Today's post is really more of a Public Service Announcement. Here it is:
"High Tea" is not what you think it is.
I'll admit, this is a somewhat obscure pet peeve, but I cringe whenever I hear someone use the terms High Tea and Afternoon Tea interchangeably. They are actually very, very different. If you think that "high tea" means an elegant affair of scones, pretty sandwiches, and wee little pastries served on a three-tiered server - well, I'm sorry. That's not High Tea. That is Afternoon Tea. I think the confusion comes from the word "high" and many people assume that "high" means fancy. In this case, it doesn't.
This is AFTERNOON TEA, not HIGH TEA! (photo source)
So what is High Tea? It's a casual mini-meal eaten at the end of the day and often consists of a hearty meat pie and strong black tea. It was originally practiced by working men in the UK who would would come home hungry from work, but find that it wasn't quite time for supper. The name comes from the high-topped table that one would historically sit at to eat such a snack.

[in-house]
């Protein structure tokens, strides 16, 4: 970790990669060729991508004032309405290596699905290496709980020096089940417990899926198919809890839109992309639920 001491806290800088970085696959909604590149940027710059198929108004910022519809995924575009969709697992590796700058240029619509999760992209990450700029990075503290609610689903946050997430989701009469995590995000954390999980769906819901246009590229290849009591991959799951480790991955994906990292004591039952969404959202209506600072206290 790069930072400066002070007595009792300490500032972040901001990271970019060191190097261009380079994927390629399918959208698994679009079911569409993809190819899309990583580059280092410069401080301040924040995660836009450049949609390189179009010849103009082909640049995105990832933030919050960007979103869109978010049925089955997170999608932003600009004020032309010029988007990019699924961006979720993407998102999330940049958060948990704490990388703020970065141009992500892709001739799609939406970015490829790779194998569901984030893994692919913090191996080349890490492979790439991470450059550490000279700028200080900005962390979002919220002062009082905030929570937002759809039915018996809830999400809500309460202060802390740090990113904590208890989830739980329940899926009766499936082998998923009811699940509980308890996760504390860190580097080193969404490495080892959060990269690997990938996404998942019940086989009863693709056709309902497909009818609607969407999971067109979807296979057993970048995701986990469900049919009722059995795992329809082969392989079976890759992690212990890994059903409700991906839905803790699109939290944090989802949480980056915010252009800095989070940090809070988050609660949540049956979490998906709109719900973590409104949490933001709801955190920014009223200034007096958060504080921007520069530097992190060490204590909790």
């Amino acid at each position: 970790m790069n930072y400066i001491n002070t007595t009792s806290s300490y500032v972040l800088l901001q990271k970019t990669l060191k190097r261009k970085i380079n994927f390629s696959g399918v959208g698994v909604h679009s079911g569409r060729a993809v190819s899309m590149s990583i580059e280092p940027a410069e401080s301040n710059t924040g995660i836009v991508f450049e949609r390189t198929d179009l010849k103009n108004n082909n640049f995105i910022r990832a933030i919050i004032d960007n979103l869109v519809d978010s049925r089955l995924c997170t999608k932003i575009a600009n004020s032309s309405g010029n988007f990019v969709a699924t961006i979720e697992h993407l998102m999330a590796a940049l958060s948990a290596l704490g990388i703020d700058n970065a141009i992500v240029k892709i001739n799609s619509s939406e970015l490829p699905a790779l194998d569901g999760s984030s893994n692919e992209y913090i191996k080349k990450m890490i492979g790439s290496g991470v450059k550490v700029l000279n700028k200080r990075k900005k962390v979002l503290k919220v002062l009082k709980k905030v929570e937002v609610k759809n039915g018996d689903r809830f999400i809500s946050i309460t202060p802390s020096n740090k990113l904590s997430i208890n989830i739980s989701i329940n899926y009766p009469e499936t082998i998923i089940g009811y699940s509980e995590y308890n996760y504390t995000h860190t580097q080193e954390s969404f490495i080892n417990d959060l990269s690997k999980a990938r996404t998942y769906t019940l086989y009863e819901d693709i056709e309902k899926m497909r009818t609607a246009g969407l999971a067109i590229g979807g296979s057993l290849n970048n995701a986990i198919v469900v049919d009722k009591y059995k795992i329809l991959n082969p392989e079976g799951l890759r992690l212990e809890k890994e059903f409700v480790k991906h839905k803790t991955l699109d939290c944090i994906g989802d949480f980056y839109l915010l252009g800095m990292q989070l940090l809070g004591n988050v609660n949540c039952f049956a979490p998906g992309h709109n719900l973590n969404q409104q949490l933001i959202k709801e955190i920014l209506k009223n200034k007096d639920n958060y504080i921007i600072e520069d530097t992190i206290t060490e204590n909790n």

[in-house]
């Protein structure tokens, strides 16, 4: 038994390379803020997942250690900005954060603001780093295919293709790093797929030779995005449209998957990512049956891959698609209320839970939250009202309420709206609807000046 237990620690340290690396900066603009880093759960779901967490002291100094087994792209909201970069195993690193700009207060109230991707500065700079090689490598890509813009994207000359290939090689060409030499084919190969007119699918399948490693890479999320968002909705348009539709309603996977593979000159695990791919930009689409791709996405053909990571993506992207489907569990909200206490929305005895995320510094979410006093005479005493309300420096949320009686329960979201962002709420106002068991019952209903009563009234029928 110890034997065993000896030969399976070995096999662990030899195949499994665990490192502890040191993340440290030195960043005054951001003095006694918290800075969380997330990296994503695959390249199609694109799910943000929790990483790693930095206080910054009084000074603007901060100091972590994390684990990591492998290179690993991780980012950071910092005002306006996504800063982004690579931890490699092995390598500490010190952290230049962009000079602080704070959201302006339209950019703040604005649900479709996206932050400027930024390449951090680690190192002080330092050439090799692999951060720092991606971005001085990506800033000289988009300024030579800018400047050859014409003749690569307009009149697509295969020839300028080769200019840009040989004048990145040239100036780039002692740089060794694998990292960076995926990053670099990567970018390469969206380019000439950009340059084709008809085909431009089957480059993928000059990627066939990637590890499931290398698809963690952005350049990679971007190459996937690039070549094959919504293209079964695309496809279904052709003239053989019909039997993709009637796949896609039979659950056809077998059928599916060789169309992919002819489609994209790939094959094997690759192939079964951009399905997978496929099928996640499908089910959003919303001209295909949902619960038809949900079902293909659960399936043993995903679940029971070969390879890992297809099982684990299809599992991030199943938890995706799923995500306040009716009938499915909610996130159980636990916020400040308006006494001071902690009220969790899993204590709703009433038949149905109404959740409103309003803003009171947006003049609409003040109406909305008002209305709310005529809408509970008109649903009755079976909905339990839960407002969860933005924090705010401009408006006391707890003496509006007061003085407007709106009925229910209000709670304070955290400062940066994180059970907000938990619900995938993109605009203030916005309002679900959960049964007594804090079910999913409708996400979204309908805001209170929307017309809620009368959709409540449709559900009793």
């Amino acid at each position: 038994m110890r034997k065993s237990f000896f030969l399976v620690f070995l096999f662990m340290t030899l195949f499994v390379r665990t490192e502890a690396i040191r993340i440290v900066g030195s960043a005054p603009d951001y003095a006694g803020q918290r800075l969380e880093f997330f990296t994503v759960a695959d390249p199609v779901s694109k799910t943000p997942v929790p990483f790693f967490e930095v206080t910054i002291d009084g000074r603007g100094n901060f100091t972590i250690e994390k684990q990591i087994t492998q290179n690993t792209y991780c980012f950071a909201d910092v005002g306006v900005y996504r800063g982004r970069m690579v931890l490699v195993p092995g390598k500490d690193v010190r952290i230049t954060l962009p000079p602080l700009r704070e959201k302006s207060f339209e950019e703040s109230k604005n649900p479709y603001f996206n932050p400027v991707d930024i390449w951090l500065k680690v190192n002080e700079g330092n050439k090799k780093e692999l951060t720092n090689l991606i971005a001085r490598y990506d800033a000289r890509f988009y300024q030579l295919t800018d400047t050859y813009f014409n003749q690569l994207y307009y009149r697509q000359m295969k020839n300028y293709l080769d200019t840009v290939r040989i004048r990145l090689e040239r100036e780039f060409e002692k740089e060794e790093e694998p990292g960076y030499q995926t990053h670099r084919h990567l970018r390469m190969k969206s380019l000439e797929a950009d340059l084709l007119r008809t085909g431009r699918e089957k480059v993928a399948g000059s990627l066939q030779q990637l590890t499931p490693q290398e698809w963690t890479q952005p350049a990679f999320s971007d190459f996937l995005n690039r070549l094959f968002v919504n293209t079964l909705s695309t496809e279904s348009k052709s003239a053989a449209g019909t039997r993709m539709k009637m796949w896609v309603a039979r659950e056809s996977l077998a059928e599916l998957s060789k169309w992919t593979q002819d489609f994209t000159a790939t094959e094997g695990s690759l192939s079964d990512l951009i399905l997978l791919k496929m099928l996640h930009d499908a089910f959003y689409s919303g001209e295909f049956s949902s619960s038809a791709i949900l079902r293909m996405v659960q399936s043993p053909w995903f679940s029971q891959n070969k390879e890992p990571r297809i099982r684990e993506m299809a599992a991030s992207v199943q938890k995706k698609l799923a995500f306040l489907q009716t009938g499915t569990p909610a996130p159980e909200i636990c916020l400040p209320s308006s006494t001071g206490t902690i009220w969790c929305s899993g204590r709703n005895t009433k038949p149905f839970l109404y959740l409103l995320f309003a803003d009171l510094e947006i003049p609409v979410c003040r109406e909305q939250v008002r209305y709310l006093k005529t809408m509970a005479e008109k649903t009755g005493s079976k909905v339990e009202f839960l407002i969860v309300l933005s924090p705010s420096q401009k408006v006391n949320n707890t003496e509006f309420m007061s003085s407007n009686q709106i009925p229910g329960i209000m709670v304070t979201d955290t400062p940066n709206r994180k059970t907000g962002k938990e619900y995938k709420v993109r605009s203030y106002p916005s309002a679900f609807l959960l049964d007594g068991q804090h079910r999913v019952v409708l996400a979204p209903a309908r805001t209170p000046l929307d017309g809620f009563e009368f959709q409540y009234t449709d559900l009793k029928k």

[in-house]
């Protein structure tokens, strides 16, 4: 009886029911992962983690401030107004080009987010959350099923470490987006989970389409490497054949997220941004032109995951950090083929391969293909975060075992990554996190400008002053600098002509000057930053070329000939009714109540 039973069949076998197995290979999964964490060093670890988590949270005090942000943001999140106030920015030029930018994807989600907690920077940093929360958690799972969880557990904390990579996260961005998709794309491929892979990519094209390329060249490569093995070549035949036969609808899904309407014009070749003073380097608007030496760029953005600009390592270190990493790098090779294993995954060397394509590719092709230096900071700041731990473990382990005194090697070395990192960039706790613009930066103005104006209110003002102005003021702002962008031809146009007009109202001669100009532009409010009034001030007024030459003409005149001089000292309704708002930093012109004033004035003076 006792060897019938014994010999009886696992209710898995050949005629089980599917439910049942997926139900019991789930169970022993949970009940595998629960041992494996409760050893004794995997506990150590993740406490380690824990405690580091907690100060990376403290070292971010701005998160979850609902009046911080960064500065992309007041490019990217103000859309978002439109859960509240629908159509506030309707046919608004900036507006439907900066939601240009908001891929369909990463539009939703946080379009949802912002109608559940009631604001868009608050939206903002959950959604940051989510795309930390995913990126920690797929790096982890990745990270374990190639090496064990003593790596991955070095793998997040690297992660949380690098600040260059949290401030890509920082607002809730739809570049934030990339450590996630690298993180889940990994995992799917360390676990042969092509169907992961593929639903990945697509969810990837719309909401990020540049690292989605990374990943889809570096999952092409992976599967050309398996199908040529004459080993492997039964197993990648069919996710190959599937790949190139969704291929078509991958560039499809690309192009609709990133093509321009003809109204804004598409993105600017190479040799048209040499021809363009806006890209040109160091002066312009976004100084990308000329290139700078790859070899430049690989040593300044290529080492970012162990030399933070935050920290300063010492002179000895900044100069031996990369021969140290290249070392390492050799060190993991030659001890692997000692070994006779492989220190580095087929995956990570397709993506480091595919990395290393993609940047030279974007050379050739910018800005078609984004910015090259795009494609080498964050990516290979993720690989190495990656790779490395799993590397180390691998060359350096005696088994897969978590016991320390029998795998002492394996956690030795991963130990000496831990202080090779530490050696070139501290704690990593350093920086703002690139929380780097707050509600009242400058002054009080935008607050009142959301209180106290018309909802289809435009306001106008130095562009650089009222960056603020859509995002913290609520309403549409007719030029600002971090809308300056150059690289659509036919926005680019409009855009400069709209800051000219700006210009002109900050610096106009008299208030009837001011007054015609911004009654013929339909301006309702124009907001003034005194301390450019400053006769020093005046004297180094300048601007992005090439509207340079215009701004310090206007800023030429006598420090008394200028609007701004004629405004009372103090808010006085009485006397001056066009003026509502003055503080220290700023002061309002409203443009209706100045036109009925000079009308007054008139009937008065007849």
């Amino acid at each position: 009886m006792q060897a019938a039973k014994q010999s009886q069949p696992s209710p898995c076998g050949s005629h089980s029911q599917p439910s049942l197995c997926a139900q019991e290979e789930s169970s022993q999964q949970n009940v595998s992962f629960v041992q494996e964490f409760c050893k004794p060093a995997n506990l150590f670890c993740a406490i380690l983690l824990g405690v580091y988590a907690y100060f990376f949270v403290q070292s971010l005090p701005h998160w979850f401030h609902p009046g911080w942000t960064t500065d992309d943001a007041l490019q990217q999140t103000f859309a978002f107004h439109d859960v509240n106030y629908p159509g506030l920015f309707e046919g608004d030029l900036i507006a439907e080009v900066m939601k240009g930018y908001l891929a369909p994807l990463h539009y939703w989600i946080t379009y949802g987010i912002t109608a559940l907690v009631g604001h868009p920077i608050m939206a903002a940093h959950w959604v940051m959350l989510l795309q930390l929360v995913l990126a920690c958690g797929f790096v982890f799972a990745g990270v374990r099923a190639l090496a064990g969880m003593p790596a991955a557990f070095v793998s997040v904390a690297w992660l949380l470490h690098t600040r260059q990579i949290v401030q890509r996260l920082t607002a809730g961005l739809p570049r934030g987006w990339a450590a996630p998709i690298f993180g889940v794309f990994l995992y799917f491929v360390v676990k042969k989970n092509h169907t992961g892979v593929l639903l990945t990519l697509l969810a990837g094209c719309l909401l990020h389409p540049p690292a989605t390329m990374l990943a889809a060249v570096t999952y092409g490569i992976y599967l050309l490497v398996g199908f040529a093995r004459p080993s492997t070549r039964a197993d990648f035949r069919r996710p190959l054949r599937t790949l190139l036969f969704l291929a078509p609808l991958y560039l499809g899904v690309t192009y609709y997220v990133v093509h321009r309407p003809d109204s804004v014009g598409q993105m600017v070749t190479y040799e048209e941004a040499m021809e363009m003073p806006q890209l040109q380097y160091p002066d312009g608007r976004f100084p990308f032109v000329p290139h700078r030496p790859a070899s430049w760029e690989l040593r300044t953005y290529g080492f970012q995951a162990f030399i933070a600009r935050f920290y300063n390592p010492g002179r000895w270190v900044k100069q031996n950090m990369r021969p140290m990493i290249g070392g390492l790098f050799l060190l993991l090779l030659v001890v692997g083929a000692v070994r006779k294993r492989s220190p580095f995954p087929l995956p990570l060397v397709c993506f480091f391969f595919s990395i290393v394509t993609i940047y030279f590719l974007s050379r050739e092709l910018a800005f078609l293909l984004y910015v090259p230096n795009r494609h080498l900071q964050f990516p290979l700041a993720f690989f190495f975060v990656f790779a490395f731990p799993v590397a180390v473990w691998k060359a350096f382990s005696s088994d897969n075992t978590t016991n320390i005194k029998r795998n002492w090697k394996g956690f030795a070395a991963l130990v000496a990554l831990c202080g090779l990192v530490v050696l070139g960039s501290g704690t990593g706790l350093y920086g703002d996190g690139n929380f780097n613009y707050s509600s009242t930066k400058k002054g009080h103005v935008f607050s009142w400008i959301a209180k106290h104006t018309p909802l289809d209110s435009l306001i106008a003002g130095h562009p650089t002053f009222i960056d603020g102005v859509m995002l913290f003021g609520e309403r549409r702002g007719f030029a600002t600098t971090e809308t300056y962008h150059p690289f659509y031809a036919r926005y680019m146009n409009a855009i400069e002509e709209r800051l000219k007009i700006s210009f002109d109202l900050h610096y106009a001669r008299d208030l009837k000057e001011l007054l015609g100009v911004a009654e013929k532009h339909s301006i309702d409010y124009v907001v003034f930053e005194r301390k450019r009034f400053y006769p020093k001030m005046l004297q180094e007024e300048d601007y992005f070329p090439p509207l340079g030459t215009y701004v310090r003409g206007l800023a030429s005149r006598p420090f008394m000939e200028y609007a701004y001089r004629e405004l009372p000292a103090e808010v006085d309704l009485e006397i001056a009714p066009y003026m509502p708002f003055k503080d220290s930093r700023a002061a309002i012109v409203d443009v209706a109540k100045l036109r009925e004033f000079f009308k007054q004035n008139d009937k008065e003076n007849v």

The term "Afternoon Tea" originates from the time of day that society ladies would gather in their parlors to sip tea from prim cups and eat dainty treats served on china. Since true High Tea is hardly a special occasion worth mentioning, it's safe to assume that when someone says "High Tea" they actually mean "Afternoon Tea".
Armed with your newfound knowledge, if you're in Chicago and are looking for a place to have Afternoon Tea, I highly recommend the Four Seasons. After years of intensive field research (a.k.a. excuse to chat over fancy food), my friend Andrea and I have decided it's the best.